Figure 2. SV-RV relationship of 10 mm thick composite laminates on impact of 7.62 mm projectile: (a) T-E and (b)T-PP.
3.2 C-scan Images and Damage Area
Ultrasonic C-scan was conducted on post-impacted T-E and T-PP composite laminates of 10 mm and 15 mm thickness. Due to the inherent heterogeneity in composites, its interaction with acoustic waves results in unwanted variations. Therefore, systematic grouping technique was employed to group the data set pertaining to a particular ultrasonic feature. Of the different grouping algorithms10, three cluster UPGMAA with peak amplitude as the ultrasonic feature was found to produce consistent and reliable results. In this method the images are seen to consist of three distinct regions in varying order of severity of damage and the central white area represents the most severely damaged region and is reported as internal damage area/damage area subsequently in the text. The black region represents the least damage/ unaffected area and the grey is in between in terms of severity.
The visual impression of the impact zone in the laminate and the corresponding C-scan images are compared in Figs. 3 and 4. It is observed that a localized circular impact area (R3) in T-E laminate (Fig. 3(a)) corresponds to an almost symmetric internal damage area in the C-scan image compared to a more widespread distorted internal damage area for impact zone (R5) representing an asymmetric elliptical shape on laminate (Fig. 3(b)). Similarly, two impacted zones of 10mm PP laminate and their C-scan images are shown in Fig. 4. When impacted with a lower velocity of 268.9 m/s, a star shaped impact zone (R4) resulted [Fig.4(a)] compared to a more compact impression in R1 impacted at a velocity of 479m/s (Fig.4(b)). Thus, the damage in impacted laminates physically observed were clearly comparable with the internal damage area in C-scan images generated.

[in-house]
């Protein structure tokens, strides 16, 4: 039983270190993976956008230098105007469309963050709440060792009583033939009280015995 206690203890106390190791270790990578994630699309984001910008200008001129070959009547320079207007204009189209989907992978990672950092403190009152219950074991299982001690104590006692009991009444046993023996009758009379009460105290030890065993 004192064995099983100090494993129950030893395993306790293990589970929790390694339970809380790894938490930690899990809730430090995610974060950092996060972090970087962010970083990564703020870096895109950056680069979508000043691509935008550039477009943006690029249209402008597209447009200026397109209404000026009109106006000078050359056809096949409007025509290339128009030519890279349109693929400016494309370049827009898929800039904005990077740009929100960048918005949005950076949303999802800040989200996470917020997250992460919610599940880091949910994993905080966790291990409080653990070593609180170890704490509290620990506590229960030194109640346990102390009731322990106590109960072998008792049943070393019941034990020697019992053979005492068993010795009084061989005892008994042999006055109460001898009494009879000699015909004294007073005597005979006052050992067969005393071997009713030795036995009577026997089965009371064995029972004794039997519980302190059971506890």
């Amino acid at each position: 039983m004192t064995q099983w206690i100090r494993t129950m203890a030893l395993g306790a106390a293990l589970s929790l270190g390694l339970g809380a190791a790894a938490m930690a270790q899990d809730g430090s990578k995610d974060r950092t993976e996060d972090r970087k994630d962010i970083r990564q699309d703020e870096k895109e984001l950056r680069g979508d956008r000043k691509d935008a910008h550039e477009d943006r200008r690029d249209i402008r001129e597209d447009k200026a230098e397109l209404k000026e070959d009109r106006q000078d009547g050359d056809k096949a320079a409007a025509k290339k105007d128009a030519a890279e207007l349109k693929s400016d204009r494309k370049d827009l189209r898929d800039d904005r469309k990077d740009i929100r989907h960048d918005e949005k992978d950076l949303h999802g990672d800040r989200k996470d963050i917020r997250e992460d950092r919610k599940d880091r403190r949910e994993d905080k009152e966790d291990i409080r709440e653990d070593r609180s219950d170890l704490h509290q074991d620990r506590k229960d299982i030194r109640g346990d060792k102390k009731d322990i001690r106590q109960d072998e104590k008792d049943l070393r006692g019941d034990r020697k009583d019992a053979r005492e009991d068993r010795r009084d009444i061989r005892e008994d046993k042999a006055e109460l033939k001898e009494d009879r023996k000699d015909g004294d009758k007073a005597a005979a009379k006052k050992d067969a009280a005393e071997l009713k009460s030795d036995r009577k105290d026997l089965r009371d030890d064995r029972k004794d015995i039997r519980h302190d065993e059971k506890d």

Figure 3. Impact zone and corresponding C-scan images of a 10 mm T-E laminate (a) zone R3, (b) zone R5.
Figure 4. Impact zone and corresponding C-scan images of a 10mm T-PP laminate (a) zone R4, (b) zone R1.
The PP-based laminates invariably showed a higher damage area for similar impact velocities which indicated a relatively global damage mode with higher delamination/de-bonding compared to epoxy laminates and this contributed to observed higher BL for the former. A damage area of 460 mm2 was observed for 10mm PP laminate compared to 265 mm2 for 10 mm epoxy laminate, impacted with a velocity in the range of 350 m/s.
Once the application of C-scan technique for estimation of damage area in the composite laminate was established, attempt was made to quantify and correlate it with ballistic parameters. Impacted 10mm thick T-E and T-PP laminates marked in different zones viz., R1, R2, etc. around the impact points are shown in Fig. 5
Figure 5. Impacted (a) T-E AND (b) T-PP composite laminates with marked zones prior to C-scan.
Each zone representing an impact area corresponding to a projectile velocity was subjected to C-scan analysis. The C-scan images of the impacted zones for T-E laminate are given in Fig. 6 and those for T-PP in Fig. 7.
Figure 6. C-scan images of zones (a) R1, (b) R3, (c) R4, and (d) R5 in impacted 10 mm thick T-E laminate from Fig. 5(a).
Figure 7. C-scan images of zones (a) R1, (b) R2, (c) R3, and (d) R4 in impacted 10 mm thick T-PP laminate from Fig. 5(b).
The quantified core damage areas with corresponding SVs are summarized in Tables 1 and 2. The variation of internal damage area with different SVs for both the types of laminates is shown in Fig. 8.
Table 1. Impact velocity and corresponding damage area in 10 mm Twaron-epoxy composite laminate